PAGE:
We just got through a week of vacation at my school, but let me backtrack a bit.
Just before February vacation one of my coworkers approached me with a broken paper cutter. The assemblies that held the blade for cutting kept breaking and she had gone through several. “Is there any way you could, by chance, make a replacement on the 3D printer?”
Hesitantly I said I hope so, but not to expect much! I hadn’t made any significant 3D designs on my own since some undergraduate coursework, and the piece had several specific features and measurements to make. It had to safely hold the razor and allow another piece of plastic clip on then screw on for safety. What’s more, there are two feet that have to bend when pressure is applied. With only about an hour’s experience with TinkerCAD under my belt, I set to work!
3 hours later I had the design for a working prototype. 1 hour to print then 15 more minutes of corrections and I had the design for the final print. Meet the Spectacular Ambertis! (TinkerCAD auto-names your files some funky gibberish)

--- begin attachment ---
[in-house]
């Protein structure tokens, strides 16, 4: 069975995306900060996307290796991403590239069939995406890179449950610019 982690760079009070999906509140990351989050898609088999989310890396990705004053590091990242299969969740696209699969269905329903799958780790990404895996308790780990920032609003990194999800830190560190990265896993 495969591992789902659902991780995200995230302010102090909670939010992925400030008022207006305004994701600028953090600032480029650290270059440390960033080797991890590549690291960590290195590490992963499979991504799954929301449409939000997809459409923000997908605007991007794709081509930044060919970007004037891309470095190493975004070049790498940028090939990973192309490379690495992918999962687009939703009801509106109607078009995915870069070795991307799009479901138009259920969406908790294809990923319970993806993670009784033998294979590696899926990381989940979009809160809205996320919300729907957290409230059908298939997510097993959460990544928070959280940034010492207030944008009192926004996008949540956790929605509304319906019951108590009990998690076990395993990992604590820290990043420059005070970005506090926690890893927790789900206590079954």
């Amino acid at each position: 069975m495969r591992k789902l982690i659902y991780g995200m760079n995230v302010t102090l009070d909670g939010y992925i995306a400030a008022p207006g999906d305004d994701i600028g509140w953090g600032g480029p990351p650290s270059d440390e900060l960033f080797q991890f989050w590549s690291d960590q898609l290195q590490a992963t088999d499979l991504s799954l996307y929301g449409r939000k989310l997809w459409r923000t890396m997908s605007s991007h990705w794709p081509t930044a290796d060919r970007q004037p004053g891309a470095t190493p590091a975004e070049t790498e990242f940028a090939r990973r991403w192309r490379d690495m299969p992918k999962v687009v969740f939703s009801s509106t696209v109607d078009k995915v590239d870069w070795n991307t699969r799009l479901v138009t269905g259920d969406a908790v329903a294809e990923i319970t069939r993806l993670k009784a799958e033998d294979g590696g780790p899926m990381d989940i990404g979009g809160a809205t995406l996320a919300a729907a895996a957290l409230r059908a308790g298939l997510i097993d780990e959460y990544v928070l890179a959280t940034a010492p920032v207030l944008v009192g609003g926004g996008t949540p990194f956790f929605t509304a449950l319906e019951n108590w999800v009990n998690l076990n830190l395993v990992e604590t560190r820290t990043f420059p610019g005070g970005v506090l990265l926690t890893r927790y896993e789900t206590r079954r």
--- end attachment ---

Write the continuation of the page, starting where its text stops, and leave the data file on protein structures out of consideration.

Compared with other software, TinkerCAD is phenomenally easy to use! It is all about shape manipulation. You can enter new dimensions for your shapes to resize them. Drag two together and “Group”: voila they’ve been merged!
The craziest thing is I didn’t realize they had an “Align” feature to help center your objects until I was 90% through making the design. For a first effort, it didn’t come out half bad.
Now, my suggestion for anyone interested in TinkerCAD is to find an angular object, simple but not too simple, and spend an hour clicking around trying to replicate it. A stick of Chapstick, bad idea since it’s just a cylinder! A wrench or pencil, now you’re talking! It might seem overwhelming at first but start simple… yet big.
What is the most basic and predominant feature of the object? Can you replicate that? What would be the #2 feature, and can you add that? Keep at it and even if your design doesn’t come through you’ll have learned a lot on TinkerCAD’s functions to succeed next time. When in doubt, you can always look to YouTube for tutorials to get you started.